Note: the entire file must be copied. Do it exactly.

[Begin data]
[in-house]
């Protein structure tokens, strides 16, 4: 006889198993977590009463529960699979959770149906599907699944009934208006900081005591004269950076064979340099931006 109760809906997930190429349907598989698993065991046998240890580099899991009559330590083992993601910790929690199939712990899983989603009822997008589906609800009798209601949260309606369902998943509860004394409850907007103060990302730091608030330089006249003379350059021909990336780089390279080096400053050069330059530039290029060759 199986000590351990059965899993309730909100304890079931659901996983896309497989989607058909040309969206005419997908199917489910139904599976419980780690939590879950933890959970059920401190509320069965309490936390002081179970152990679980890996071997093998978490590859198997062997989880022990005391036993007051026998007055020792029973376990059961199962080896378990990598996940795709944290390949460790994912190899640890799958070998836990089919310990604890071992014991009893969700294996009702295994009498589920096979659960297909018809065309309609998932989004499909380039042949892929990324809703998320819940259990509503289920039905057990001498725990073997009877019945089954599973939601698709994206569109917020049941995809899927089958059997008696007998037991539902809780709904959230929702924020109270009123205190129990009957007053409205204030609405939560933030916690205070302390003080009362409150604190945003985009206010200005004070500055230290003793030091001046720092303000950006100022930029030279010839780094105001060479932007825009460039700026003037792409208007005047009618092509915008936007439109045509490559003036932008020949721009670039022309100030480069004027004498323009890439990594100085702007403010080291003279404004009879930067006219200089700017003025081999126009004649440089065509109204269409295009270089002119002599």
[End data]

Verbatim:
[in-house]
């Protein structure tokens, strides 16, 4: 006889198993977590009463529960699979959770149906599907699944009934208006900081005591004269950076064979340099931006 109760809906997930190429349907598989698993065991046998240890580099899991009559330590083992993601910790929690199939712990899983989603009822997008589906609800009798209601949260309606369902998943509860004394409850907007103060990302730091608030330089006249003379350059021909990336780089390279080096400053050069330059530039290029060759 199986000590351990059965899993309730909100304890079931659901996983896309497989989607058909040309969206005419997908199917489910139904599976419980780690939590879950933890959970059920401190509320069965309490936390002081179970152990679980890996071997093998978490590859198997062997989880022990005391036993007051026998007055020792029973376990059961199962080896378990990598996940795709944290390949460790994912190899640890799958070998836990089919310990604890071992014991009893969700294996009702295994009498589920096979659960297909018809065309309609998932989004499909380039042949892929990324809703998320819940259990509503289920039905057990001498725990073997009877019945089954599973939601698709994206569109917020049941995809899927089958059997008696007998037991539902809780709904959230929702924020109270009123205190129990009957007053409205204030609405939560933030916690205070302390003080009362409150604190945003985009206010200005004070500055230290003793030091001046720092303000950006100022930029030279010839780094105001060479932007825009460039700026003037792409208007005047009618092509915008936007439109045509490559003036932008020949721009670039022309100030480069004027004498323009890439990594100085702007403010080291003279404004009879930067006219200089700017003025081999126009004649440089065509109204269409295009270089002119002599």